As you are well aware, the object in examining a claimant is to determine the degree of his physical and mental disability, and whether it renders him unable to perform manual labor wholly or in part. This is the basis upon which all pension enactments rest; the interpretation of the result, as reported by your certificates of examination, is our basis in the Bureau of Pensions by which to determine the rate. You have each received a book of instructions for your guidance in your examinations, but it only asks for results. All boards do not acquire these results in the same manner. Each board has its own peculiar way of making an examination, and we could not expect uniformity in manner without similarity in training, or more definite directions. We, however, do desire uniformity in the resulting description of the diseased conditions ; not that the language shall be identical, but that it shall convey a clear conception of the disability claimed, so that the bureau can draw an accurate mental vision objective of the condition described. Theoretical speculations are not ordinarily desirable,-only the pathological conditions, based on objective symptoms are usually expected; and yet, there are times when we feel that we would be benefited by the impressions received by the board during the examination.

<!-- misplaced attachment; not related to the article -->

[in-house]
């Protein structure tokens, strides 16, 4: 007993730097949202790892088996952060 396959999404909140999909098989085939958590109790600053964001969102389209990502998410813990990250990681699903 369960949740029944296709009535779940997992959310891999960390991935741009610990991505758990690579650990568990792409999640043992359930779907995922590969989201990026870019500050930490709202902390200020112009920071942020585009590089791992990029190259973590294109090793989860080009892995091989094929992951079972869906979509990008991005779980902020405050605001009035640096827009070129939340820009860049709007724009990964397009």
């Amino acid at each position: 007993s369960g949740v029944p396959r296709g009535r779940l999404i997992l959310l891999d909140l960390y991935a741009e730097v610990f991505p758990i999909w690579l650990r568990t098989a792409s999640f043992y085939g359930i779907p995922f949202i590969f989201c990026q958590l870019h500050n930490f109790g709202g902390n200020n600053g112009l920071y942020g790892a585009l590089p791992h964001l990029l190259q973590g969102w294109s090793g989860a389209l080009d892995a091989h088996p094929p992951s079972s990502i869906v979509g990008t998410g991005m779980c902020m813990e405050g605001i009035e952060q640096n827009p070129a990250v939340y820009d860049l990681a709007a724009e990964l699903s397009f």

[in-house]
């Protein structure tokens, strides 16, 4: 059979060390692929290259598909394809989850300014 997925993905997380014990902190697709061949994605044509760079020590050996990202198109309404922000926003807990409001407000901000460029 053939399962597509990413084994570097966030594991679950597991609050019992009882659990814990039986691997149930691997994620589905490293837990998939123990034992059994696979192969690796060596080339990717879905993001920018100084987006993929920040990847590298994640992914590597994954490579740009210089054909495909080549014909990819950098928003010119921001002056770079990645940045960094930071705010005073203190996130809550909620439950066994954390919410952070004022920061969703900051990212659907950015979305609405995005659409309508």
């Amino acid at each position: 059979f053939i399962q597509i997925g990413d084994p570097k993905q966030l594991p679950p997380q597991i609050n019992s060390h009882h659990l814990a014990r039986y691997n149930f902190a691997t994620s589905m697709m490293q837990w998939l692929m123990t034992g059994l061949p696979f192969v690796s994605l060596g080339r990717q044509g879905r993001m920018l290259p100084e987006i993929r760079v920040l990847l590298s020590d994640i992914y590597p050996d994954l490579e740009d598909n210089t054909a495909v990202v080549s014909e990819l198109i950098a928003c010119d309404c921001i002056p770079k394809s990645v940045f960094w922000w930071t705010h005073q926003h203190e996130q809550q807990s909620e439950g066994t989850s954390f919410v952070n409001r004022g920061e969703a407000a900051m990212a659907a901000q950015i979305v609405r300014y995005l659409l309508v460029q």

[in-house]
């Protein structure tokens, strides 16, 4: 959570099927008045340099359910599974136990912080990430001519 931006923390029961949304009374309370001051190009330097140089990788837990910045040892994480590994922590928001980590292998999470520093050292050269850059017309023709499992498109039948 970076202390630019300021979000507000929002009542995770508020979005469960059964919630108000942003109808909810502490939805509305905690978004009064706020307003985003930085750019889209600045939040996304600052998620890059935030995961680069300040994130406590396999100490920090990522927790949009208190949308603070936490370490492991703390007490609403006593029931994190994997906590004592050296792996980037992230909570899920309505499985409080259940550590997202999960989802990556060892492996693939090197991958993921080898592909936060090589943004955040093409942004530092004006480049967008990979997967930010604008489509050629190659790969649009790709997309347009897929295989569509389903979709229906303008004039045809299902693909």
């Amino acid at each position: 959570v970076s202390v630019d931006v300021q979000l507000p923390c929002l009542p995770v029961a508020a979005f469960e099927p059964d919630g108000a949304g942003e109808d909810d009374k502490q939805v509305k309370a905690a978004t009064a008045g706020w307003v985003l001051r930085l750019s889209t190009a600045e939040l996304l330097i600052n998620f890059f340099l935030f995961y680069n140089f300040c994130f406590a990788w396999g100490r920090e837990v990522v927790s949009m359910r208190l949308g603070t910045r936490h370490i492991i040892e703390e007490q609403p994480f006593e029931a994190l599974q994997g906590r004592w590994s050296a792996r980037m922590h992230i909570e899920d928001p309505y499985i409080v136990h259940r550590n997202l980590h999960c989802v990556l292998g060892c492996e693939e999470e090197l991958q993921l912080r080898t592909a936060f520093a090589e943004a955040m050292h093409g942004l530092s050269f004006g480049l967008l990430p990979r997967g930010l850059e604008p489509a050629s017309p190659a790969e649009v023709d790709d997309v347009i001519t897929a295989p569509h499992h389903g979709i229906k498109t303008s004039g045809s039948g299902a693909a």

When, therefore, a claimant enters your examination room, observe him closely while he divests himself of his clothing. Is he erect or stooped? Does he walk with firm tread, or does he shuffle or hesitate in his locomotion? Does he hear your directions with regard to the disposal of his clothing? Is his mind clear, or are his answers incoherent? Does he manifest mental hebetude ? By "sizing" up a claimant in this way you can give us briefly a first impression. Weigh and measure himı; seat him and read his claims to him, entering others he may make; obtain his version of the length of time he has suffered from the affections named; note the circulation and temperature, as directed ; obtain his exact age, if possible, and marks of identification. Then examine for disabilities claimed, underscoring those named in the order of the examination and paragraphing each disease or disability separately. Under the claim for gunshot or other wounds, please locate all such accurately on the diagram. Is the gunshot wound penetrating or perforating? If the former, was the missile removed, or does it remain ? Describe accurately the entrance cicatrix. In perforating wounds, describe both entrance and exit cicatrices. In both cases, the probable course of a missile, although this is not easily determined, and the injury done to organs or tissues, may direct your examination for sequela.